William Shakespeare once wrote in the play Romeo and Juliet: “What's in a name? That which we call a rose, by any other word would smell as sweet.” It is a beautiful sentiment in that context, and even still you might say that there is some truth to this saying in a lot of ways.
But it is a terrible foundation for a naming convention.
The problem is: the word "rose" doesn't typically reference a single rose, but rather a class of plants. Hence when someone says "a bouquet of roses", and you are an English speaker, you likely know exactly what they are talking about without a second of thought. Now let's consider you rename the concept of a rose to a shoe. Now we have to be careful when ordering a pair of shoes that we don't get a thorn in our foot when putting them on.
Before this gets even more silly, the point here is that for a class of things in this world, we typically have a specific name, and in many cases, an agreed upon domain (or set of allowed values for that name) that allows us to speak to one another with only minimal ambiguity. Concepts change, are added, and even the domain for any concept can change over time; though typically quite slowly.
Which leads me to my very simple point for this editorial. Names matter. When you are writing code, designing a database, or any of a range of similar activities, naming objects and attributes is important. In fact, for most people (myself included), object names are very likely the only piece of documentation one is likely to read...Unfortunately, due to some folks not realizing that names matter, this practice of trusting them has gotten me into trouble more than once in my professional career.
In the years I have been working with relational databases, I have found that 99% of the time I can read a database structure like a book, just using the names of objects, foreign keys, datatypes, etc. to interpret the meaning the data architect had for the design. However (to tie this back to the title at least somewhat), there is absolutely nothing other than common sense that stops someone from saying "we have this column named 'rose', if we named it something else, would it still smell as sweet?"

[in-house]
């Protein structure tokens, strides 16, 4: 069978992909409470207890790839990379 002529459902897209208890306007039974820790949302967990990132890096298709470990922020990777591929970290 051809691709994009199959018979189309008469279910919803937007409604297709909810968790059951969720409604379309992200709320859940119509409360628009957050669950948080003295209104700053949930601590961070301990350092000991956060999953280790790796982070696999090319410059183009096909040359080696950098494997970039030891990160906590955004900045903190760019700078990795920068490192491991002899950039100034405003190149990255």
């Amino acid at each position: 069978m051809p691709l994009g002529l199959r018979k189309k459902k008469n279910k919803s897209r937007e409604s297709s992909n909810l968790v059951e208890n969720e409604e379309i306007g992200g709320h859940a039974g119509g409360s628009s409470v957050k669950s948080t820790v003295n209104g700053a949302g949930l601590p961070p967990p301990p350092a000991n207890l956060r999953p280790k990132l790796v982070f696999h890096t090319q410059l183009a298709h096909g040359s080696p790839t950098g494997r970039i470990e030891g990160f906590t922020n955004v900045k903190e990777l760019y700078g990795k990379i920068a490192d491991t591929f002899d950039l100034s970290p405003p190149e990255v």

Of course when this happens in reality, it is more likely that the question pertains to a column that has been abandoned and repurposed to some new functionality, but that really didn’t fit the storyline all that well. Now everyone else on the team, never having used the rose column themselves, just grunts "whatever" and there you have it. The woadget column now represents what the original rose column did and exactly one person in the universe understands it. The rest of us just wonder if woadget is spelled right for 10 seconds, then grunt and repeat "whatever."
It is always important to realize that names matter, and naming entire classes of things doubly so. The more you can make your code and designs read like a book the better.